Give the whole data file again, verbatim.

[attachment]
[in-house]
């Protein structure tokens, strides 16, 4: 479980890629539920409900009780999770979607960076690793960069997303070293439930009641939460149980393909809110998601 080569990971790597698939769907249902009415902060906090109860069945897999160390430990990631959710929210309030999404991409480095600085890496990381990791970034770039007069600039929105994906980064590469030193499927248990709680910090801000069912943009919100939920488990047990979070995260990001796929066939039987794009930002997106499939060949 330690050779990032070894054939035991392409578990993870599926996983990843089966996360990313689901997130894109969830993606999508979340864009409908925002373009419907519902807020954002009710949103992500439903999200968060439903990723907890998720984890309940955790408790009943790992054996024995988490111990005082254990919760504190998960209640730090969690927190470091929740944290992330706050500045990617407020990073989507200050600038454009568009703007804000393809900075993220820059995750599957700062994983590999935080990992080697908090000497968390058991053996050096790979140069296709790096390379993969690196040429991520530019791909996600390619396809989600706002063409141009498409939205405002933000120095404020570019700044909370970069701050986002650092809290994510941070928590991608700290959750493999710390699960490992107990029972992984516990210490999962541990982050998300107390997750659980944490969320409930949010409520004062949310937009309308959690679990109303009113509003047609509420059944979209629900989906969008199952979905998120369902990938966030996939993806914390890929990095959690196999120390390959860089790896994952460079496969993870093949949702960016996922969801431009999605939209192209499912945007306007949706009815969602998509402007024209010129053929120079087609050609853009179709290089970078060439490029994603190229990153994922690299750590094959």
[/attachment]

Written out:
[in-house]
């Protein structure tokens, strides 16, 4: 479980890629539920409900009780999770979607960076690793960069997303070293439930009641939460149980393909809110998601 080569990971790597698939769907249902009415902060906090109860069945897999160390430990990631959710929210309030999404991409480095600085890496990381990791970034770039007069600039929105994906980064590469030193499927248990709680910090801000069912943009919100939920488990047990979070995260990001796929066939039987794009930002997106499939060949 330690050779990032070894054939035991392409578990993870599926996983990843089966996360990313689901997130894109969830993606999508979340864009409908925002373009419907519902807020954002009710949103992500439903999200968060439903990723907890998720984890309940955790408790009943790992054996024995988490111990005082254990919760504190998960209640730090969690927190470091929740944290992330706050500045990617407020990073989507200050600038454009568009703007804000393809900075993220820059995750599957700062994983590999935080990992080697908090000497968390058991053996050096790979140069296709790096390379993969690196040429991520530019791909996600390619396809989600706002063409141009498409939205405002933000120095404020570019700044909370970069701050986002650092809290994510941070928590991608700290959750493999710390699960490992107990029972992984516990210490999962541990982050998300107390997750659980944490969320409930949010409520004062949310937009309308959690679990109303009113509003047609509420059944979209629900989906969008199952979905998120369902990938966030996939993806914390890929990095959690196999120390390959860089790896994952460079496969993870093949949702960016996922969801431009999605939209192209499912945007306007949706009815969602998509402007024209010129053929120079087609050609853009179709290089970078060439490029994603190229990153994922690299750590094959």